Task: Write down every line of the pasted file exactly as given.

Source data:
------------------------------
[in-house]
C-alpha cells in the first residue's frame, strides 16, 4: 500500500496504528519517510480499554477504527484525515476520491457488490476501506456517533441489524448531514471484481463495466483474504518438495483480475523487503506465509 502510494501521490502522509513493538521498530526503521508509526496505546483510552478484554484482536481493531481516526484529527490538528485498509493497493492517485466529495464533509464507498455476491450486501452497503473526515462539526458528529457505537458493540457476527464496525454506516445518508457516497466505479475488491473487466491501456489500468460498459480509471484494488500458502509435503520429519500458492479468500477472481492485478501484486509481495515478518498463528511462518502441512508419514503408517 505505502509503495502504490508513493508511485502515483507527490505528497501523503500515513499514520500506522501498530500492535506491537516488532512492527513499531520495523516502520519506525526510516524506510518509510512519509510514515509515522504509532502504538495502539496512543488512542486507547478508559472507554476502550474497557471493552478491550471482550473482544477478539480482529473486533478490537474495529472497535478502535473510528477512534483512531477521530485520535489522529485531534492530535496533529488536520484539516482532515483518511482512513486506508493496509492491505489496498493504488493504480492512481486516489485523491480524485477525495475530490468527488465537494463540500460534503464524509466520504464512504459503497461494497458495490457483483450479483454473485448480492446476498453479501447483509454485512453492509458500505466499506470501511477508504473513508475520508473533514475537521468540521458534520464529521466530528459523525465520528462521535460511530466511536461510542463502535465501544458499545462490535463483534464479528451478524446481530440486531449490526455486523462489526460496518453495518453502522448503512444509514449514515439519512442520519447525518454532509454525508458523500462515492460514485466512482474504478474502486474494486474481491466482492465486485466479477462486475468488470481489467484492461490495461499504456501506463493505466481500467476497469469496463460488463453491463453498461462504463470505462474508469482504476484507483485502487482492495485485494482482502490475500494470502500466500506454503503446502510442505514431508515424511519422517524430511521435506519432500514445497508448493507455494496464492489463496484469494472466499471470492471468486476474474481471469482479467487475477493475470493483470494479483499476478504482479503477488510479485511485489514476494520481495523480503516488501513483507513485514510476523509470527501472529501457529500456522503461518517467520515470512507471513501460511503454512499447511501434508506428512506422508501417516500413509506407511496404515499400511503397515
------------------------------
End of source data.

[in-house]
C-alpha cells in the first residue's frame, strides 16, 4: 500500500496504528519517510480499554477504527484525515476520491457488490476501506456517533441489524448531514471484481463495466483474504518438495483480475523487503506465509 502510494501521490502522509513493538521498530526503521508509526496505546483510552478484554484482536481493531481516526484529527490538528485498509493497493492517485466529495464533509464507498455476491450486501452497503473526515462539526458528529457505537458493540457476527464496525454506516445518508457516497466505479475488491473487466491501456489500468460498459480509471484494488500458502509435503520429519500458492479468500477472481492485478501484486509481495515478518498463528511462518502441512508419514503408517 505505502509503495502504490508513493508511485502515483507527490505528497501523503500515513499514520500506522501498530500492535506491537516488532512492527513499531520495523516502520519506525526510516524506510518509510512519509510514515509515522504509532502504538495502539496512543488512542486507547478508559472507554476502550474497557471493552478491550471482550473482544477478539480482529473486533478490537474495529472497535478502535473510528477512534483512531477521530485520535489522529485531534492530535496533529488536520484539516482532515483518511482512513486506508493496509492491505489496498493504488493504480492512481486516489485523491480524485477525495475530490468527488465537494463540500460534503464524509466520504464512504459503497461494497458495490457483483450479483454473485448480492446476498453479501447483509454485512453492509458500505466499506470501511477508504473513508475520508473533514475537521468540521458534520464529521466530528459523525465520528462521535460511530466511536461510542463502535465501544458499545462490535463483534464479528451478524446481530440486531449490526455486523462489526460496518453495518453502522448503512444509514449514515439519512442520519447525518454532509454525508458523500462515492460514485466512482474504478474502486474494486474481491466482492465486485466479477462486475468488470481489467484492461490495461499504456501506463493505466481500467476497469469496463460488463453491463453498461462504463470505462474508469482504476484507483485502487482492495485485494482482502490475500494470502500466500506454503503446502510442505514431508515424511519422517524430511521435506519432500514445497508448493507455494496464492489463496484469494472466499471470492471468486476474474481471469482479467487475477493475470493483470494479483499476478504482479503477488510479485511485489514476494520481495523480503516488501513483507513485514510476523509470527501472529501457529500456522503461518517467520515470512507471513501460511503454512499447511501434508506428512506422508501417516500413509506407511496404515499400511503397515